Materials and methods

Design

This was a single hospital-based cross-sectional study carried among people living with HIV and attending the hospital for CD4+ T cells count testing. ELISA-based tests that detects HBsAg (J Mitra & Co), and anti-HCV antibody (J Mitra & Co) were carried out after appropriate counselling.

Setting

B.P. Koirala Institute of Health Sciences (BPKIHS) is a Nepalese autonomous health sciences university. It is located in the Dharan Sub-metropolitan city of Sunsari District. The Institute serves the health education needs of the eastern region of Nepal at the tertiary level.

Study population

All people living with HIV (PLWH) attending the hospital for CD4+ T cells count testing, and consenting to take part in this study, were included. Those participants who had hepatitis B and/or hepatitis C before the diagnosis of HIV were excluded.

Sample size and sampling technique

According to a study by Bhattarai et al. in 2018, the prevalence of HIV-HBV, HIV-HCV and HIV-HBV-HCV was 3.6%, 2.9%, and 0.3% respectively [13]. The sample size was calculated considering a maximum prevalence of 3.6%, 5% margin of error and 95% confidence interval by using one proportion formula (https://select-statistics.co.uk/calculators/sample-size-calculator-population-proportion/).

The detailed elaboration is as follows:

where

n = sample size and N = population size of HIV patients (29503) in Nepal as of 2020 [12].

Z = 1.96 for 95% C.I,

p = prevalence = 0.036; q (compliment of prevalence) = 1-p = 0.964

l = margin of error i.e. 5% of p

Therefore, n = 54

The total sample size calculated was 54. However, we enrolled 486 PLWH over a study period of 12 months (5th May 2019 to 4th May 2020).

Variables studied

We considered age, gender, mode of HIV transmission, duration of HIV diagnosis, antiretroviral therapy (ART) status, antiretroviral therapy duration, current CD4+ T cells count results, and reports of their hepatitis B and hepatitis C tests.

Blood workup

Venous blood was tested for CD4+ T cells count using FACSCalibur (BD, USA) and ELISA-based testing for HBsAg (J Mitra & Co, India), and anti-HCV antibody (J Mitra & Co, India) at the Department of Microbiology and Infectious Diseases, BPKIHS.

Data collection

Relevant demographic, clinical and laboratory data were collected from each individual via face-to-face interview and from hospital records whenever necessary.

Data entry and analysis

Data were entered into Microsoft Excel 2019 v16.0 (Microsoft, WA, USA) and appropriate commands were used for data cleaning. Entered data was analyzed using Statistical Packages for Social Sciences version 21 (IBM SPSS Corporation, Armonk, New York, USA). Demographic and clinical characteristics of HIV patients were presented as proportions and percentages. The Chi-square test was used to test for group differences. For univariable logistic regression analyses, odds ratios (OR) and 95% Confidence Interval (CI) were calculated. Multivariable logistic regression was used to determine independent risk factors associated with co-infections, and adjusted odds ratios (AOR) were calculated at 95% Confidence Interval (CI). All variables with P < 0.20 were retained in the final multivariable model.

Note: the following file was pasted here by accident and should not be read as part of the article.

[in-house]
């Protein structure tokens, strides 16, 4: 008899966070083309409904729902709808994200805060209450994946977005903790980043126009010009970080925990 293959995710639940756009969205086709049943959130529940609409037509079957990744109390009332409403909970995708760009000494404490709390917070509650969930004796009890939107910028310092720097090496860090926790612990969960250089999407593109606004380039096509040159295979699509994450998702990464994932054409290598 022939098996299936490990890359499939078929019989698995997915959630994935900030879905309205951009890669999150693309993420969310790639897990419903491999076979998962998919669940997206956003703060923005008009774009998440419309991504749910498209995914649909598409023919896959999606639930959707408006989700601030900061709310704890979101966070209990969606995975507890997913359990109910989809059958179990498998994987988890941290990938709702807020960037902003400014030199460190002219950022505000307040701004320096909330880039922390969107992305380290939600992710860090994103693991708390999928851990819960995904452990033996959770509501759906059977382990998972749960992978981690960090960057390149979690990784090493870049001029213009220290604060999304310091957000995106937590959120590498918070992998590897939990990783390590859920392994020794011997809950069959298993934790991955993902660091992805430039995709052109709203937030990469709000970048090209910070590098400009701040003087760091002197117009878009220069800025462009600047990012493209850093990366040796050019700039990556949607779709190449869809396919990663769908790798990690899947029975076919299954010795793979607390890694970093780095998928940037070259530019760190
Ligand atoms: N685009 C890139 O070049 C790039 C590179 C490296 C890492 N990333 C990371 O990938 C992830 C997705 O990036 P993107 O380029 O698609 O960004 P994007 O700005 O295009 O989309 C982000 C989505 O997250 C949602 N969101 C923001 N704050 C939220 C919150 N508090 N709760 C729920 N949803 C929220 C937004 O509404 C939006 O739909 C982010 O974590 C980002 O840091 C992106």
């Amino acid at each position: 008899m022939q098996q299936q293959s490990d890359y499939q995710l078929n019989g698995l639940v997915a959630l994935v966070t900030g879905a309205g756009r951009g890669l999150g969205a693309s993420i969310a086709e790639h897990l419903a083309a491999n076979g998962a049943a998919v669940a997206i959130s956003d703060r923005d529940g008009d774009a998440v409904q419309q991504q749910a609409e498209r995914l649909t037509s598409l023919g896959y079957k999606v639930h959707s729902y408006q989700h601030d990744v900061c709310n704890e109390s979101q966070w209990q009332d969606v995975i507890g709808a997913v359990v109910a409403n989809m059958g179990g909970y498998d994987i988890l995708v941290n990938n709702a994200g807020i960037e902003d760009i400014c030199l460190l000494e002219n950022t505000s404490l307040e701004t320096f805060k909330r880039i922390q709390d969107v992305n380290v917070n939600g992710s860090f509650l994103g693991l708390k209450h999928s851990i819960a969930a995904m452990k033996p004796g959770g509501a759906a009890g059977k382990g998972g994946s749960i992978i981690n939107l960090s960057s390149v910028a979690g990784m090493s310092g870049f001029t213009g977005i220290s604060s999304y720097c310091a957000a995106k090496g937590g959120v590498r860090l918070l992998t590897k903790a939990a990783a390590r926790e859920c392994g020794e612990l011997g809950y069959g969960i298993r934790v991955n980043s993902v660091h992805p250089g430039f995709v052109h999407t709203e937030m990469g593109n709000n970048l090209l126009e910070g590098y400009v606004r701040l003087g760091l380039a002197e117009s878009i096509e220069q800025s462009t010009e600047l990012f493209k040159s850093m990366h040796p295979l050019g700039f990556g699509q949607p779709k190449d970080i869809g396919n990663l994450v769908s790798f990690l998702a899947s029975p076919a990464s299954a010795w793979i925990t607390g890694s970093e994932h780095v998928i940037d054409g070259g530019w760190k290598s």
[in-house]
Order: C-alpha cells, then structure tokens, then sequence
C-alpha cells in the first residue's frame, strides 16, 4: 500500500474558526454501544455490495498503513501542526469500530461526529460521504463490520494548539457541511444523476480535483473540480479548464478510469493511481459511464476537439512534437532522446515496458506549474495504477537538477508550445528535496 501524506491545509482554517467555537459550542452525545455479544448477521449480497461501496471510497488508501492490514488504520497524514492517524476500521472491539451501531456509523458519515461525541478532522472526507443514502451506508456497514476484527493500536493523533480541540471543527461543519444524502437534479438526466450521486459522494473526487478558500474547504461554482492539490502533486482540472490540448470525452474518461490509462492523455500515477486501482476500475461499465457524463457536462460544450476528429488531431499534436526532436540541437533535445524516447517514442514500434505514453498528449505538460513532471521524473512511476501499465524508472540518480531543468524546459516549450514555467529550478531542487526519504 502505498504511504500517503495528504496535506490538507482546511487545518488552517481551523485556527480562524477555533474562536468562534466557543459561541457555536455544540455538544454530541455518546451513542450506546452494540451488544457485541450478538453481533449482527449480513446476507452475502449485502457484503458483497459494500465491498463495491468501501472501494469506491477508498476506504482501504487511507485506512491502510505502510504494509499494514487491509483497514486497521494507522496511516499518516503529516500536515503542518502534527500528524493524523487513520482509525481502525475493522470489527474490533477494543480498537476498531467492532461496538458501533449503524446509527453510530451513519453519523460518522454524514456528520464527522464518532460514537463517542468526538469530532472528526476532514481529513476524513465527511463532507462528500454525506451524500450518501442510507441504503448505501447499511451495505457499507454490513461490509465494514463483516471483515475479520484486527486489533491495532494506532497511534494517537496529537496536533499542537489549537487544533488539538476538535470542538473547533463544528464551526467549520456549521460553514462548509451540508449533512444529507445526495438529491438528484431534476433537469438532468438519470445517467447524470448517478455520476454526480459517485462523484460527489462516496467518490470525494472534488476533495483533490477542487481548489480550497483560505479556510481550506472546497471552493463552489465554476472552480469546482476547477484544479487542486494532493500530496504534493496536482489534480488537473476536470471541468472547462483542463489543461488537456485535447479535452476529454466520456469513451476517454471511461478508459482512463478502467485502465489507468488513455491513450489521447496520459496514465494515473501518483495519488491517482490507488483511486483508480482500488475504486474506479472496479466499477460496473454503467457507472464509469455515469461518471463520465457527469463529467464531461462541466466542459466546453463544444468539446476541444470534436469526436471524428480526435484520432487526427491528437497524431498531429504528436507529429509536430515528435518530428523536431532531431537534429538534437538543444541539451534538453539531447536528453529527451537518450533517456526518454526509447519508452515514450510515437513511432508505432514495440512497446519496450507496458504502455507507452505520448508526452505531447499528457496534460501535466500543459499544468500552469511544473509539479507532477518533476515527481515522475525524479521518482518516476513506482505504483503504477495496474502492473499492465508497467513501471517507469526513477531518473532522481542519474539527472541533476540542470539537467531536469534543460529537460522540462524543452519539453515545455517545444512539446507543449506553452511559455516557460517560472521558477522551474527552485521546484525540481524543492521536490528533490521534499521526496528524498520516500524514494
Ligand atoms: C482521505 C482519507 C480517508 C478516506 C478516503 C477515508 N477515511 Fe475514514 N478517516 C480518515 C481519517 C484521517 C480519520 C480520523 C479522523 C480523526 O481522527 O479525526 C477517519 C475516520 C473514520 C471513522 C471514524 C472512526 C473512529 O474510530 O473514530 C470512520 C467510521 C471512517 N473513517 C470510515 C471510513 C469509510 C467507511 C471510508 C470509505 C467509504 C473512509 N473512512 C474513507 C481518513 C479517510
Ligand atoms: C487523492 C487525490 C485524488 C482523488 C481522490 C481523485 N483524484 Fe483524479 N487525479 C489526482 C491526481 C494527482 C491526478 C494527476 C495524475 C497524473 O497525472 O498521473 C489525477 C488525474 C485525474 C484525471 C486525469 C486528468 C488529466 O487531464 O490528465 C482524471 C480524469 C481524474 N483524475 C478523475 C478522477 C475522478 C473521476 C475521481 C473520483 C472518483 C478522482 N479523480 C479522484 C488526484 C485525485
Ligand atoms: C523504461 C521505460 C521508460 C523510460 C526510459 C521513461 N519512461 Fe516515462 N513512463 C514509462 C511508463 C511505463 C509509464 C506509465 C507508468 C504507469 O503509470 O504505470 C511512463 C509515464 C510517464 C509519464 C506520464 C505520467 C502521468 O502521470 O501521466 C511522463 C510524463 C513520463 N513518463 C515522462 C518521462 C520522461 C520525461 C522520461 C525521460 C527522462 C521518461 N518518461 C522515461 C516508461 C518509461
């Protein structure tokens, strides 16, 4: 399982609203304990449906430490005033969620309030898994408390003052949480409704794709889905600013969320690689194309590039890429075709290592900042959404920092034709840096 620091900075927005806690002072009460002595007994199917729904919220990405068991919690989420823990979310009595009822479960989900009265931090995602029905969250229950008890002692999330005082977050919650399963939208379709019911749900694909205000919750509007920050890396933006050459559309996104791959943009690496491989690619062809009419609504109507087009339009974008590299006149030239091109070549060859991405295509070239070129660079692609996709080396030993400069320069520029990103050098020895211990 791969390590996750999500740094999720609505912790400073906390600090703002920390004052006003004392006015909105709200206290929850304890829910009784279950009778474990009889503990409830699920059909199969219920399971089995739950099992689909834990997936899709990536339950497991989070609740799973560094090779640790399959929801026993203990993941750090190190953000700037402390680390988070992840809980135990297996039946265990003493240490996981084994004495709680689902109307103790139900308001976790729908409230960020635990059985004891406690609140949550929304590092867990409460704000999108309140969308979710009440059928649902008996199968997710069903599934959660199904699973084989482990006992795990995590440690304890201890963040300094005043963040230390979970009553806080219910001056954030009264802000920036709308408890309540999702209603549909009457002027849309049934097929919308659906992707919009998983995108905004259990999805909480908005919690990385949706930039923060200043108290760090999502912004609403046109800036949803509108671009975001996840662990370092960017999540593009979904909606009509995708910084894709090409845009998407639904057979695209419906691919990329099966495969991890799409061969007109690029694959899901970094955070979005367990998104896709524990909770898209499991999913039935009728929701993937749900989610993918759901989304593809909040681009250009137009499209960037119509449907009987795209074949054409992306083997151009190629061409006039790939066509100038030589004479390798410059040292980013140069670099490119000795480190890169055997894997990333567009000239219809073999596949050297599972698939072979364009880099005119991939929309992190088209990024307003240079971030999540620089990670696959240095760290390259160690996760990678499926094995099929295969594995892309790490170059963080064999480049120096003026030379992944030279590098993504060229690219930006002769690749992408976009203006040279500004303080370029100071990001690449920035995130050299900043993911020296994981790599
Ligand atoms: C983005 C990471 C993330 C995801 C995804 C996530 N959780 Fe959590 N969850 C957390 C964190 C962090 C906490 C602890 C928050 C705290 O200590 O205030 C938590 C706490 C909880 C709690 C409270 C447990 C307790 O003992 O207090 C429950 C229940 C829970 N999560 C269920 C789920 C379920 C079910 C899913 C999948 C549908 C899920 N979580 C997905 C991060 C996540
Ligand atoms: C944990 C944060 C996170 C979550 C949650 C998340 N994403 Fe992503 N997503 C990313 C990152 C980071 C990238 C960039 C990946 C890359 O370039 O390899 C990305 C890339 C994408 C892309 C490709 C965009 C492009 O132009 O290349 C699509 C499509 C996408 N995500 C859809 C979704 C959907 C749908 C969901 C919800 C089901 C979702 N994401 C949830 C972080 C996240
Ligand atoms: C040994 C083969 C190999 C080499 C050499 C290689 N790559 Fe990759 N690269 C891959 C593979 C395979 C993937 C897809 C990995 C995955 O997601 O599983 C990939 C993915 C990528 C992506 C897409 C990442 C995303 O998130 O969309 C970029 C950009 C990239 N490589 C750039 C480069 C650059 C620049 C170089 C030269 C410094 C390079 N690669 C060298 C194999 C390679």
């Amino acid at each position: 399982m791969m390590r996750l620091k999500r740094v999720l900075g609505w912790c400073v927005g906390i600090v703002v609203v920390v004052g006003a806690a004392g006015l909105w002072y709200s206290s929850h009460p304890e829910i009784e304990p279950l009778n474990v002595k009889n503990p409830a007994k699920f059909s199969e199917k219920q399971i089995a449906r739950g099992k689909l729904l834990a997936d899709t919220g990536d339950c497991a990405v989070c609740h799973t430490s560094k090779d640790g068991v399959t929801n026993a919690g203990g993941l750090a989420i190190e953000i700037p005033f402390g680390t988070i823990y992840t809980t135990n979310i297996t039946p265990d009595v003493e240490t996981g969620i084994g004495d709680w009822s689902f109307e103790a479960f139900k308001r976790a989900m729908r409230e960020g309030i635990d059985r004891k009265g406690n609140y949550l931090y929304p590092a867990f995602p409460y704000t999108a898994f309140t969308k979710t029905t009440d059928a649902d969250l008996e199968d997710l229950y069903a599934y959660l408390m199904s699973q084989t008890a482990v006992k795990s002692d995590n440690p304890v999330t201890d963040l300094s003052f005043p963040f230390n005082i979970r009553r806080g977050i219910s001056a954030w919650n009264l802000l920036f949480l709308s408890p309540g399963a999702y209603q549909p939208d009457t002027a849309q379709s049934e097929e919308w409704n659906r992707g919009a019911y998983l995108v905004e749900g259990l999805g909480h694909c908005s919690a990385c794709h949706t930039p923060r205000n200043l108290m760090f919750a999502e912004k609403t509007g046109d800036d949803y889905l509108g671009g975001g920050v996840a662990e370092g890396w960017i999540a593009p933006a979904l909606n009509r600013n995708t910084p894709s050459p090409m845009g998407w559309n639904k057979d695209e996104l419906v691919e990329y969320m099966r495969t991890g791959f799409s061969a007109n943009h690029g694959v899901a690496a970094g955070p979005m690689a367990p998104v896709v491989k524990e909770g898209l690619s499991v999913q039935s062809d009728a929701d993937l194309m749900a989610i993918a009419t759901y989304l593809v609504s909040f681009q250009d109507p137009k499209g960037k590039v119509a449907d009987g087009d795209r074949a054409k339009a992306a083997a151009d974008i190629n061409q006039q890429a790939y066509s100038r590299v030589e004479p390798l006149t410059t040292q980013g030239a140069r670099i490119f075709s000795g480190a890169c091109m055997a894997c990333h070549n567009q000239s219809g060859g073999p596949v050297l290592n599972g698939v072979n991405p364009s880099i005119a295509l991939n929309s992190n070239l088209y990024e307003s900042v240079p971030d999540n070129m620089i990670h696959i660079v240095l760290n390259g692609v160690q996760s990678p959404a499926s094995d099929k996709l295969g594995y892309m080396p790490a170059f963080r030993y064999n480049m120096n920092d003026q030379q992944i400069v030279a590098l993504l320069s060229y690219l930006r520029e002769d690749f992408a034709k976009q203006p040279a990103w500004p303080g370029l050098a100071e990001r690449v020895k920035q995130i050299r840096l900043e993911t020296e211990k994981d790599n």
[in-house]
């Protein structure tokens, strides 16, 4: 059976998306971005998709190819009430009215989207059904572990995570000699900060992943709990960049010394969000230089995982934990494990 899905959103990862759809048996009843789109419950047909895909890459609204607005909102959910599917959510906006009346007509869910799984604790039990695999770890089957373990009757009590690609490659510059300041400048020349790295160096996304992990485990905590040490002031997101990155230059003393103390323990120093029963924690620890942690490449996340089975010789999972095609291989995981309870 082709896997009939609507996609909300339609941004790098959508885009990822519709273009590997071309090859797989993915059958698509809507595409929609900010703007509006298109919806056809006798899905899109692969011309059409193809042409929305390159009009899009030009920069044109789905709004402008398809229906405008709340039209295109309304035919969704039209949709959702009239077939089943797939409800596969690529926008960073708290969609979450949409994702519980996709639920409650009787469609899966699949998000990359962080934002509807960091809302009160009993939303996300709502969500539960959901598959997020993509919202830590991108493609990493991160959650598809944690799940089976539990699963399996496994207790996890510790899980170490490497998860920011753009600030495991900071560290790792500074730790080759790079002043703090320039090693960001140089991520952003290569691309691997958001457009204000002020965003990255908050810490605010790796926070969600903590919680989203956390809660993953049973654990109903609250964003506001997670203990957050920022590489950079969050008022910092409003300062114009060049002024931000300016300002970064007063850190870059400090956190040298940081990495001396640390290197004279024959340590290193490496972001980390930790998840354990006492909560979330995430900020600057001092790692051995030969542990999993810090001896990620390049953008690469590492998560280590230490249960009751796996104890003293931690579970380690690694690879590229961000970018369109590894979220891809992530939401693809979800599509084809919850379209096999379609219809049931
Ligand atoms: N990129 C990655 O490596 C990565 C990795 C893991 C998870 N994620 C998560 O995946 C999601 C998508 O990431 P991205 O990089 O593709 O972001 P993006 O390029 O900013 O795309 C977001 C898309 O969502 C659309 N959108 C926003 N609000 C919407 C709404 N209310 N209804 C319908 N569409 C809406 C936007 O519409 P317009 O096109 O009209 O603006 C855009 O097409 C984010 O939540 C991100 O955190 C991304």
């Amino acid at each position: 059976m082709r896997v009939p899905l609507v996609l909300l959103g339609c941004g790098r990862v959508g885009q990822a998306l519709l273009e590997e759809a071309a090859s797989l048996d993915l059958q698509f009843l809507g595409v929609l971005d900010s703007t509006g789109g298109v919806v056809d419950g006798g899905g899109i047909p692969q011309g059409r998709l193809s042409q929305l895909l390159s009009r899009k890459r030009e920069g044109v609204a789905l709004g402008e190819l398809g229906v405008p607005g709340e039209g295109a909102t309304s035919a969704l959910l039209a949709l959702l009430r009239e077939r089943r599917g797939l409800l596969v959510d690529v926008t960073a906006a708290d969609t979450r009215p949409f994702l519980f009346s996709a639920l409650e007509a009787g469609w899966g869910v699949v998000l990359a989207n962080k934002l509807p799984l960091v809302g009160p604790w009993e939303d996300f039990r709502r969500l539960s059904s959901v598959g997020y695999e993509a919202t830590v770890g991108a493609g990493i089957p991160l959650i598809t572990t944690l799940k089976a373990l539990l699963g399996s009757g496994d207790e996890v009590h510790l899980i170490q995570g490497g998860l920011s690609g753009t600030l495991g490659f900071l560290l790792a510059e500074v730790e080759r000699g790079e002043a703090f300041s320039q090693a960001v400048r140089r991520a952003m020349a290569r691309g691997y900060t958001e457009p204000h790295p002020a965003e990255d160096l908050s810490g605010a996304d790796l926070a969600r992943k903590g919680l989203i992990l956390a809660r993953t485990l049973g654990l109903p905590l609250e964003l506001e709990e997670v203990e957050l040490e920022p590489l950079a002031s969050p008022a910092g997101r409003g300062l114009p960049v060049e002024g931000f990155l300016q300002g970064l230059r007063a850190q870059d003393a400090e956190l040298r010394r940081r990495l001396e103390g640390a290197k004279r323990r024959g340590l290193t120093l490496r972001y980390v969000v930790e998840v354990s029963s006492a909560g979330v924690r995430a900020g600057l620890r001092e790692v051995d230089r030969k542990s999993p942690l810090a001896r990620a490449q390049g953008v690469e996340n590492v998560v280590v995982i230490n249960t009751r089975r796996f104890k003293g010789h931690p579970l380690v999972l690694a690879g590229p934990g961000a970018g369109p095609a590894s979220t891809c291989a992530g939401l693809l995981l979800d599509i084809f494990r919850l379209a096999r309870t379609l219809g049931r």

Ethical approval

Ethical approval was taken from the Institutional Review Board (IRB) of BP Koirala Institute of Health Sciences (Reference No. 577/077/078). Written informed consent was taken from participants before the face-to-face interview. All the participants were explained about the objectives of this research, and the possible risks and benefits of participating in the study. They were also assured that their participation was entirely voluntary, and they could quit the interview at any stage.

Results

Demographic and clinical characteristics

We enrolled 486 PLWH over the study period, but 12 PLWH were later excluded as they refused written consent. Out of 474 PLWH, percentage of patients co-infected with HBV, HCV and both HBV-HCV were 2.95% (14/474), 18.14% (86/474) and 2.53% (12/474) respectively.

All HIV patients co-infected with HBV (14, 100.00%), and around half of HIV patients co-infected with HCV (42, 48.84%) belonged to 20–39 years of age group. Half of HIV patients co-infected with both HBV and HCV (6, 50.00%) belonged to 40–59 age group. However, the mean age was comparable across all groups. More than half of HIV patients co-infected with HBV (8, 57.14%) were females. Meanwhile, more than half of HIV patients co-infected with HCV, and both HBV and HCV were males (50, 58.14% and 10, 83.33%).

The primary route of HIV infection was intra-venous drug use (IVDU) in those co-infected with HBV only (8, 57.14%), HCV only (46, 53.49%) and both HBV and HCV (8, 66.67%). More than half of HIV patients co-infected with either HBV or HCV were diagnosed with HIV in the preceding 6–12 months duration (10, 71.44% and 68, 79.07% respectively). Half of HIV patients co-infected with both HBV and HCV (6, 50.00%) were diagnosed with HIV within 6 months. Over four-fifths of all those co-infected with either HBV, HCV, and both HBV and HCV were on ART. Likewise, more than two-thirds of HIV patients co-infected with HBV only, and HCV only (10, 71.44% and 74, 86.05% respectively) were on ART for 6–12 months. Half of HIV patients co-infected with both HBV and HCV (6, 50.00%) were on ART for less than six months. Over four-fifths of HIV patients co-infected with both HBV and HCV (10, 83.33) had CD4 cell count fewer than 200 cells/mm3 (Table 1).

thumbnail
Table 1. Demographic and clinical characteristics of HIV patients with mono-infection and HBV and/or HCV co-infections (N = 474).

https://doi.org/10.1371/journal.pone.0264791.t001

Association of HIV with HBV, HCV, and both HBV and HCV co-infections

HIV-HBV co-infection.

In the multivariable model, all PLWH with HIV diagnosis at age equal to and more than 35 years were 80% less likely to get co-infected with HBV than those with age less than 35 years (OR 0.20, 95% CI: 0.06,0.67) (Table 2).

thumbnail
Table 2. Proportion and odds ratios of HIV-HBV co-infection in HIV patients (N = 474).

https://doi.org/10.1371/journal.pone.0264791.t002

HIV-HCV co-infection.

In the multivariable model, HIV patients infected via IVDU were 2.40 times more likely to have HIV-HCV co-infections as compared to those infected via sexual route (OR 2.40, 95% CI: 1.49,3.86) (Table 3).

thumbnail
Table 3. Proportion and odds ratios of HIV-HCV co-infection in HIV patients (N = 474).